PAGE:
Rick McGinnis

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Getting out of the echo chamber

Getting out of the echo chamber

Six years after I was laid off from my job at a national daily newspaper and sent back out to the uncertainties of freelancing as a writer and photographer, I’ve found myself with a steady gig again. Of those six years I can’t say much except that it’s no way to earn a living. The new job is more interesting – editing a Huffington Post-style group blog called The ... (Continue reading)

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Whatever happened to Peggy’s baby in Mad Men?

Whatever happened to Peggy’s baby in Mad Men?

Rick McGinnis wonders whatever happened to Peggy Olson's baby. By the time you read this the last episode of Mad Men will be about to air, and since it’s unlikely that that last hour will satisfy everyone that’s followed the show for eight years, there might be some shouting. The series finale probably won’t be the Shakespearean tragedy that concluded Breaking Bad ... (Continue reading)

The pornification of Hollywood

The pornification of Hollywood

When Fifty Shades of Grey made the transition from best-selling novel to box office smash movie – on Valentine’s Day, no less – we were given another opportunity to watch the border between the mainstream movie industry and its pornographic cousin evaporate into further irrelevance. For anyone living in blissful isolation for the last couple of years, Fifty Shades began life as the first part of a trilogy written by ... (Continue reading)

Charlie Hebdo and Pope Francis

Charlie Hebdo and Pope Francis

The slaughter of the cartoonists and staff of the French satirical magazine Charlie Hebdo by Islamic terrorists last month forced us to define precisely what we mean by “freedom of speech.” This was long overdue, and judging by some of the attempts made in the weeks after the murders, it would seem we have a long way to go. As everyone must be aware by now, Charlie Hebdo specialized in ... (Continue reading)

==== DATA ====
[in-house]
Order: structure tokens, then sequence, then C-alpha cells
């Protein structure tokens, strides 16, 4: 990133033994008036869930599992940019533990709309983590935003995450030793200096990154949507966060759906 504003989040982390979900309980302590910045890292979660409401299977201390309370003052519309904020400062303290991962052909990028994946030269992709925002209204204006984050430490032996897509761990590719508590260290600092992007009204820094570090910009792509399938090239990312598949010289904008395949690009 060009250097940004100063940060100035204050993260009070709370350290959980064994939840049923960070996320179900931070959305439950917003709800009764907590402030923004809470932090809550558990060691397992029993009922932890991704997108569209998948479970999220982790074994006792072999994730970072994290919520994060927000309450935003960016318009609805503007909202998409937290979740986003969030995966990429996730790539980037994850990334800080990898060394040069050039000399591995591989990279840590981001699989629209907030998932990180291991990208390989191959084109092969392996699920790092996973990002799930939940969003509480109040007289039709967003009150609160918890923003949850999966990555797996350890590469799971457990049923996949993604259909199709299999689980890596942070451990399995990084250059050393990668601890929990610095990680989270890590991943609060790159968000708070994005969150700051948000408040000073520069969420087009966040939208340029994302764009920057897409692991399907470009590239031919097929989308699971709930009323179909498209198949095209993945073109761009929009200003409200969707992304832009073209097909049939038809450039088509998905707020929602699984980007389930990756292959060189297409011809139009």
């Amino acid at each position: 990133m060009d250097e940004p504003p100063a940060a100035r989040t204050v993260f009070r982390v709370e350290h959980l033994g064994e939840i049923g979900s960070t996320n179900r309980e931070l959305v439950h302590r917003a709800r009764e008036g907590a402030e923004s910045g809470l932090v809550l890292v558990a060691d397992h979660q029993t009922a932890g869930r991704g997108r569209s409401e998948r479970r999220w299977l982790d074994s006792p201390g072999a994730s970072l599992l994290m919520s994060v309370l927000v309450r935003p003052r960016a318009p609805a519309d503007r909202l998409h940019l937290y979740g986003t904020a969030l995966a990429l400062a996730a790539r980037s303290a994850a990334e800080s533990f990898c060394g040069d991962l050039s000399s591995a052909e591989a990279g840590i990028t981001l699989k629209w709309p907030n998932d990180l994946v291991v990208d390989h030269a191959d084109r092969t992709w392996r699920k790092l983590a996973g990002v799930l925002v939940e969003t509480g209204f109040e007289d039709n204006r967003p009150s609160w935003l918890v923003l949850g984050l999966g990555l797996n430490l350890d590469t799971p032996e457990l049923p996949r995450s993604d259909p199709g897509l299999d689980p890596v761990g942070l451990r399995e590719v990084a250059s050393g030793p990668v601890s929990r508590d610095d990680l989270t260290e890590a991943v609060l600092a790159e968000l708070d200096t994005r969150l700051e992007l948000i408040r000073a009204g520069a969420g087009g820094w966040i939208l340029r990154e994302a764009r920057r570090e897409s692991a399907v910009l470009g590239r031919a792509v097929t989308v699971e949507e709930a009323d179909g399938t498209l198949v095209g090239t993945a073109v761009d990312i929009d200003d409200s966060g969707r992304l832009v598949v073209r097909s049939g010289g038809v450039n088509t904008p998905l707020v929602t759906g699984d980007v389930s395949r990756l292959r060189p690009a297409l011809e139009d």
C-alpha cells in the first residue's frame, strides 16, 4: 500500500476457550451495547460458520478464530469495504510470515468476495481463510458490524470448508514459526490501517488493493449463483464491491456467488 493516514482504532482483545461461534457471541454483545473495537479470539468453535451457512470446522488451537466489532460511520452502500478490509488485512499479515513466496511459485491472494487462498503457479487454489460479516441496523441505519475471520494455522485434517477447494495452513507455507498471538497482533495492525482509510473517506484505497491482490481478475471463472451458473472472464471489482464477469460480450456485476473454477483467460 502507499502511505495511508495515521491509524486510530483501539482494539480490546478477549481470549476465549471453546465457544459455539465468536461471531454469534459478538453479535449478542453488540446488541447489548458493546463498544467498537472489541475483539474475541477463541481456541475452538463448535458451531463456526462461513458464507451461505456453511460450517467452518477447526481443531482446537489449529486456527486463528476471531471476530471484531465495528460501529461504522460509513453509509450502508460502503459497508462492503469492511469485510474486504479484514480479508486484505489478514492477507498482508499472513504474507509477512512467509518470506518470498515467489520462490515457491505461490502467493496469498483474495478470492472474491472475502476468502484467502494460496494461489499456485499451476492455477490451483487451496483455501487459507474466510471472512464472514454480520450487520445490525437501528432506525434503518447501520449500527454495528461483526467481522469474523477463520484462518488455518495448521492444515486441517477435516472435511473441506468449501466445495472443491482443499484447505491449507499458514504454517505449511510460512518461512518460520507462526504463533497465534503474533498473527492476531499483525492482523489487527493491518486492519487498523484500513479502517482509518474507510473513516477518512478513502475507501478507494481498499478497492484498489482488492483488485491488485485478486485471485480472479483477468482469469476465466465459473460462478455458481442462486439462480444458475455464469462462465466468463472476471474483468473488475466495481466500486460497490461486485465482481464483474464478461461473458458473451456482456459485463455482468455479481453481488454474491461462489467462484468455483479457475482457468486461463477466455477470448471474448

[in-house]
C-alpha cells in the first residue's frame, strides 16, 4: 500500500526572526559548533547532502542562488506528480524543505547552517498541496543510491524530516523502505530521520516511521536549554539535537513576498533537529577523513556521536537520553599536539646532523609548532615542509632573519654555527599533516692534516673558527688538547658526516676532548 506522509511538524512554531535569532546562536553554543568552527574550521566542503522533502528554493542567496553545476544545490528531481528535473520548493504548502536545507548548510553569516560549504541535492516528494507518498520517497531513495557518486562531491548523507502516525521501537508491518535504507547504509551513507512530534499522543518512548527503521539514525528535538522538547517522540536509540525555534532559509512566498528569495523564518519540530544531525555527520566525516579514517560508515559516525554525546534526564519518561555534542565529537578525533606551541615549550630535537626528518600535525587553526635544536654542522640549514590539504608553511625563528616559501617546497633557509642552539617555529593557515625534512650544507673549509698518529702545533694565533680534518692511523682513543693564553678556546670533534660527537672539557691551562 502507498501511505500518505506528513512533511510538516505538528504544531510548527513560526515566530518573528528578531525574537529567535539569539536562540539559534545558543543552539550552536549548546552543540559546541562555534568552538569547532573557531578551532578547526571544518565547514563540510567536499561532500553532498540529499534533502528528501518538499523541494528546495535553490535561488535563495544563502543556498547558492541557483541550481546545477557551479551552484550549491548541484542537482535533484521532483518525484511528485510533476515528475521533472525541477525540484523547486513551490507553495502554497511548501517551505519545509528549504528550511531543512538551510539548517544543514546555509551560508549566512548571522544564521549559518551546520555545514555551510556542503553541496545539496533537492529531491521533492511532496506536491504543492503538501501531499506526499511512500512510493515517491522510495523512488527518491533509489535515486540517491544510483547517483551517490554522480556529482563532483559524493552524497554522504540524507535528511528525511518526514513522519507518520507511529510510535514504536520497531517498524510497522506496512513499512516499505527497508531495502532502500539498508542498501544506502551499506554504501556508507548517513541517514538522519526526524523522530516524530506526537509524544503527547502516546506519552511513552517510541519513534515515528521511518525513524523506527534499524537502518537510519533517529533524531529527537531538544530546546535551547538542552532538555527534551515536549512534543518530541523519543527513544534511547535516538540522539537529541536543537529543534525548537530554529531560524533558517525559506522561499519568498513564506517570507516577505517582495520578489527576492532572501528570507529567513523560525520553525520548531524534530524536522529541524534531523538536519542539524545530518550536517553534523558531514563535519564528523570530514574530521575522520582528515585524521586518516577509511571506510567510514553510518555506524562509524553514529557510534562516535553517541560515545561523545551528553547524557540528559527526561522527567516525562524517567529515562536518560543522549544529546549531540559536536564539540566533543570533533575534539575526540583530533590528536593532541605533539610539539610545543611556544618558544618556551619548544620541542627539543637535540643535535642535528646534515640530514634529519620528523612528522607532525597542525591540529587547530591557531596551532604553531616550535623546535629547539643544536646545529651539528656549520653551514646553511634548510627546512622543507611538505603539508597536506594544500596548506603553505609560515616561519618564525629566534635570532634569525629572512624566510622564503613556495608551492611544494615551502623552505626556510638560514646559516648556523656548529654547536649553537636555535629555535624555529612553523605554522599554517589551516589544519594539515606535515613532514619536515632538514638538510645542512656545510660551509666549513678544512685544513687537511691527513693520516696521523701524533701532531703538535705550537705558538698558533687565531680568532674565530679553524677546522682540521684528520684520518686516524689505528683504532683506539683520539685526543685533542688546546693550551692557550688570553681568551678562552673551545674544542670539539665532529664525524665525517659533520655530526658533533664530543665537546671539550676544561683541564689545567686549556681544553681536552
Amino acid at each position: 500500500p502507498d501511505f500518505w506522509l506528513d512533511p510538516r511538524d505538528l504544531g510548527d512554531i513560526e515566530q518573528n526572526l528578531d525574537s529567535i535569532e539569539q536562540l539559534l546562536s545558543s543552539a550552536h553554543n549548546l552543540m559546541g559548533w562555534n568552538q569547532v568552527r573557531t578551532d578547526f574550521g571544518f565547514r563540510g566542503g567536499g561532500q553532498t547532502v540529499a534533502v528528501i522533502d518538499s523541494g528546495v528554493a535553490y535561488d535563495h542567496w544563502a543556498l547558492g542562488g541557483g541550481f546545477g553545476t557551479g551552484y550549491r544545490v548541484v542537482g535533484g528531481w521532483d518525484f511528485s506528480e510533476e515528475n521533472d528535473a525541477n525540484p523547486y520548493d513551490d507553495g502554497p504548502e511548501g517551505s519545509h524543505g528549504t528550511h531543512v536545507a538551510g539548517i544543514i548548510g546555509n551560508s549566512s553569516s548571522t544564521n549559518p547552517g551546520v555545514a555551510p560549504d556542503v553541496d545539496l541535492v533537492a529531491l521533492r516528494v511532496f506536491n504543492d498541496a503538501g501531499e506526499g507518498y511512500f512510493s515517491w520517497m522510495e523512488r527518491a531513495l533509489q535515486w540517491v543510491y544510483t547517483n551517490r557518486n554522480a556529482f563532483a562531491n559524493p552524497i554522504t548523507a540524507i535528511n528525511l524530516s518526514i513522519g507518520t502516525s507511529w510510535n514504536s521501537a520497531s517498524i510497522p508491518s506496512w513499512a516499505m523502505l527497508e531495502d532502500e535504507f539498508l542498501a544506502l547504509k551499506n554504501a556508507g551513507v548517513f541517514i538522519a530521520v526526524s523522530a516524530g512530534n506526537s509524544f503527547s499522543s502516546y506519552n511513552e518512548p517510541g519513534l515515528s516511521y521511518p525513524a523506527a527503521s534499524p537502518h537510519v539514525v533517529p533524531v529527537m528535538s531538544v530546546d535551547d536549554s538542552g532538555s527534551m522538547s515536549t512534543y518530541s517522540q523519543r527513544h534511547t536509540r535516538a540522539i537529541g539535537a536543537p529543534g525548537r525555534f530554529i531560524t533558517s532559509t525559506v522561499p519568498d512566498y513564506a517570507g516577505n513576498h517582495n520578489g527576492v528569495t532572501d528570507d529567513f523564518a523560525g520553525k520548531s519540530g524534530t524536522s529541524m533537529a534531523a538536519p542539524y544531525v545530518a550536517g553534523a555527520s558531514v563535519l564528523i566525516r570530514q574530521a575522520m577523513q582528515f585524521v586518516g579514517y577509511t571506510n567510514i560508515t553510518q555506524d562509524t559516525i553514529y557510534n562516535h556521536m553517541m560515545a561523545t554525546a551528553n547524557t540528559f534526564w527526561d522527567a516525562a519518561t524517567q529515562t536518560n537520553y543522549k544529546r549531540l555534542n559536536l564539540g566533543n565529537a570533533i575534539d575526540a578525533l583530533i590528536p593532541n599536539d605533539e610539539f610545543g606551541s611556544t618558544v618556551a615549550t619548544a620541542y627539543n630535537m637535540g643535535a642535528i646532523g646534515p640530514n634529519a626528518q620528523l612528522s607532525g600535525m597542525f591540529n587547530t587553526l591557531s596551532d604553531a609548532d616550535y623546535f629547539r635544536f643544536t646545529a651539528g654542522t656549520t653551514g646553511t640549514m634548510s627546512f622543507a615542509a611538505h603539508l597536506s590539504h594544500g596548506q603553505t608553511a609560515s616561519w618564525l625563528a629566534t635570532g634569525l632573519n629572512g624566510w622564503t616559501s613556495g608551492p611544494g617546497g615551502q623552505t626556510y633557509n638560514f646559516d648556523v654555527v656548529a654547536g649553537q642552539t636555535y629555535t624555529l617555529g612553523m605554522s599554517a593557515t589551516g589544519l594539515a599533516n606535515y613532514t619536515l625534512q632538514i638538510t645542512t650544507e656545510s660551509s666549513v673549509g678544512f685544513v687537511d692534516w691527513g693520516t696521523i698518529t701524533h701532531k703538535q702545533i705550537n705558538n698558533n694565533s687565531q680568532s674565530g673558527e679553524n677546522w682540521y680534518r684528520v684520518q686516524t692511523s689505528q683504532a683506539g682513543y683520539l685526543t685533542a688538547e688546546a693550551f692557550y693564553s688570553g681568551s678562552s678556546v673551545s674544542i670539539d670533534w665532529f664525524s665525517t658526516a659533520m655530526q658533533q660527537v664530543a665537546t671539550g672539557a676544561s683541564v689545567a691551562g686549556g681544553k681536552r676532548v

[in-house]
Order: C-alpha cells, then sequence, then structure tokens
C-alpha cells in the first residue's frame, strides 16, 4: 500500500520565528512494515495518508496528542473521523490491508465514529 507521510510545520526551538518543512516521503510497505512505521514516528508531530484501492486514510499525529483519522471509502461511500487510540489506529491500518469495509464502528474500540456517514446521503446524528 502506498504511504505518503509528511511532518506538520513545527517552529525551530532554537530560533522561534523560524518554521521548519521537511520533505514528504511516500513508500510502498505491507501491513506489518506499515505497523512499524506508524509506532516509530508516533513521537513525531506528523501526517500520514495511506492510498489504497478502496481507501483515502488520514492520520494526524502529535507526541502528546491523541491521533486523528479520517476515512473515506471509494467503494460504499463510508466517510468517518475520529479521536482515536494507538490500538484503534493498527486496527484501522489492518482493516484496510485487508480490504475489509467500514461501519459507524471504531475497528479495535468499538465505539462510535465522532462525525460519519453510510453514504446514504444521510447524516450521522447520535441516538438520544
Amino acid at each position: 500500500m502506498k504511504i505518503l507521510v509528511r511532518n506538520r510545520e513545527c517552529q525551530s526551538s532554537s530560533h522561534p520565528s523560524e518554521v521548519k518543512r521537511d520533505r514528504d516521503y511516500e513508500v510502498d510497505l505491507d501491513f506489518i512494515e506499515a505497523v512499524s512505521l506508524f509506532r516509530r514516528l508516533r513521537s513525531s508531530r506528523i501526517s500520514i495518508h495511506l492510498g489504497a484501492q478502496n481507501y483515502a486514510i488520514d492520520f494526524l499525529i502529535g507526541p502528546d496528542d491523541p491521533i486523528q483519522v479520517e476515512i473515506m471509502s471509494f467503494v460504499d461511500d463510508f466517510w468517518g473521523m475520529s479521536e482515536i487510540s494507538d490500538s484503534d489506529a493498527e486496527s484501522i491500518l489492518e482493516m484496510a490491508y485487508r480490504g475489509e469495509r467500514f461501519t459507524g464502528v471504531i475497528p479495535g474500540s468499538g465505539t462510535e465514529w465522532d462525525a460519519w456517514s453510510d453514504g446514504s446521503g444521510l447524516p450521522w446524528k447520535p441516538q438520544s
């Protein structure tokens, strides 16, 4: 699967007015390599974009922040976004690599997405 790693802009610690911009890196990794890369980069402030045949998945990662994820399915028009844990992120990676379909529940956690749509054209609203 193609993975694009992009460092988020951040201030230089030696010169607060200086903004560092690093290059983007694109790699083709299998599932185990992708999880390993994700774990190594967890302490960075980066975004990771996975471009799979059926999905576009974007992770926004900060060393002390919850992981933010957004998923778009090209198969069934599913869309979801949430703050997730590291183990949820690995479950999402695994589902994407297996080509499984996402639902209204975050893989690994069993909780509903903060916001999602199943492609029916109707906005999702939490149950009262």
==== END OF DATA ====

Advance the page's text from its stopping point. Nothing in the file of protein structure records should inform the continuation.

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Elite ideology as class warfare

Elite ideology as class warfare

I blame Karl Marx for a lot of things, but after inspiring some of the most destructive and blood-thirsty governments in modern history, his most abidingly destructive legacy is hobbling our understanding of the word “class.” For as long as I’ve been alive, when almost anyone talks about the class system they end up invoking images frozen somewhere in the middle of the European 19th century. Arrogant entitled aristocrats and heartless mill owners; upright bourgeois, dispirited workers and peasants. It’s a ... (Continue reading)

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Media elite unplugged

Media elite unplugged

Last month I wrote about the unease and apprehension that the internet and social media have inspired, within society and even in the precincts of Hollywood. The story so far is that, after marvelling at the massive new fortunes made by entities like Facebook and Twitter, we’ve begun worrying that moving parts of our social and emotional life online might not be healthy for us, and definitely won’t do ... (Continue reading)

Social dysfunction

Social dysfunction

No one’s really sure who coined the term “social media,” but there’s a loose consensus that it came about almost 20 years ago, in and around AOL and the small but vital nexus of tech companies that were busy birthing the internet as we know it today. What no one seems to dispute is the idea that, with social media, something wholly new had been brought into the world, ... (Continue reading)

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The broken culture